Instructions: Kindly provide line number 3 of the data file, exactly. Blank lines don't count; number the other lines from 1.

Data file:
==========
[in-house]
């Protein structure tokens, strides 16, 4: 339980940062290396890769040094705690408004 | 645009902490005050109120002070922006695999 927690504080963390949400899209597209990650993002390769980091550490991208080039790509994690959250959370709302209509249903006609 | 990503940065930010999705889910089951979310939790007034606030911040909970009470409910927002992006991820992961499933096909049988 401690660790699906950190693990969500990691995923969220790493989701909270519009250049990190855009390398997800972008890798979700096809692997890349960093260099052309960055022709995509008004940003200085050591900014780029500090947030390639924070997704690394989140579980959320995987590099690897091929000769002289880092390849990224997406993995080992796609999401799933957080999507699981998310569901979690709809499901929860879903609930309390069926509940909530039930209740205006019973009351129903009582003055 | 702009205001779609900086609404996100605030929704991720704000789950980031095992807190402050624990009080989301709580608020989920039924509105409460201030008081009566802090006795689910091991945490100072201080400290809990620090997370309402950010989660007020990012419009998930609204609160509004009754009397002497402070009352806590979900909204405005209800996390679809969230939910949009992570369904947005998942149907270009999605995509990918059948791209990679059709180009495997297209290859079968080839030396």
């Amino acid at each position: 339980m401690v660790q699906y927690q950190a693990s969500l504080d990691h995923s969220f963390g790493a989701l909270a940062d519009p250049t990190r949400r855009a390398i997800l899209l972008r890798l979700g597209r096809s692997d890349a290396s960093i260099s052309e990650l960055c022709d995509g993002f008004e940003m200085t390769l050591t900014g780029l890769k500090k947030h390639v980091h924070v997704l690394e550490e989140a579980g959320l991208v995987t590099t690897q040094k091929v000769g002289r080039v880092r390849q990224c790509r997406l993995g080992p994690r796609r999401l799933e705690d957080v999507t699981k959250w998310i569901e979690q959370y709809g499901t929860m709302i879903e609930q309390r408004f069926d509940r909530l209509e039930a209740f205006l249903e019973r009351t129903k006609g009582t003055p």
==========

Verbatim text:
């Amino acid at each position: 339980m401690v660790q699906y927690q950190a693990s969500l504080d990691h995923s969220f963390g790493a989701l909270a940062d519009p250049t990190r949400r855009a390398i997800l899209l972008r890798l979700g597209r096809s692997d890349a290396s960093i260099s052309e990650l960055c022709d995509g993002f008004e940003m200085t390769l050591t900014g780029l890769k500090k947030h390639v980091h924070v997704l690394e550490e989140a579980g959320l991208v995987t590099t690897q040094k091929v000769g002289r080039v880092r390849q990224c790509r997406l993995g080992p994690r796609r999401l799933e705690d957080v999507t699981k959250w998310i569901e979690q959370y709809g499901t929860m709302i879903e609930q309390r408004f069926d509940r909530l209509e039930a209740f205006l249903e019973r009351t129903k006609g009582t003055p």